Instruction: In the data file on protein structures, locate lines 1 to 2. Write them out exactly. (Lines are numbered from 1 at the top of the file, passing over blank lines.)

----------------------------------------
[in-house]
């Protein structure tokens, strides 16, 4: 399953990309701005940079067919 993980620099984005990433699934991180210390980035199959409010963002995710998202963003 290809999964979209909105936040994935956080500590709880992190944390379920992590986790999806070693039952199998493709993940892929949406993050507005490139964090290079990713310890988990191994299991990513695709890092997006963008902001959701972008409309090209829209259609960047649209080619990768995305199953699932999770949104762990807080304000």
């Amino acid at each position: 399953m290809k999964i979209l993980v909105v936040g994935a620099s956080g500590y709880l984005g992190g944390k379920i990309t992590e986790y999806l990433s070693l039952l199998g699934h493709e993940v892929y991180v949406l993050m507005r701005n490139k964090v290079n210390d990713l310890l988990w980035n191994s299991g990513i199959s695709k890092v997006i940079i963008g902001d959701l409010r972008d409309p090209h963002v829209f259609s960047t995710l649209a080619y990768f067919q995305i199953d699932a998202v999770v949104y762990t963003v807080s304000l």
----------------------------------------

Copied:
[in-house]
């Protein structure tokens, strides 16, 4: 399953990309701005940079067919 993980620099984005990433699934991180210390980035199959409010963002995710998202963003 290809999964979209909105936040994935956080500590709880992190944390379920992590986790999806070693039952199998493709993940892929949406993050507005490139964090290079990713310890988990191994299991990513695709890092997006963008902001959701972008409309090209829209259609960047649209080619990768995305199953699932999770949104762990807080304000």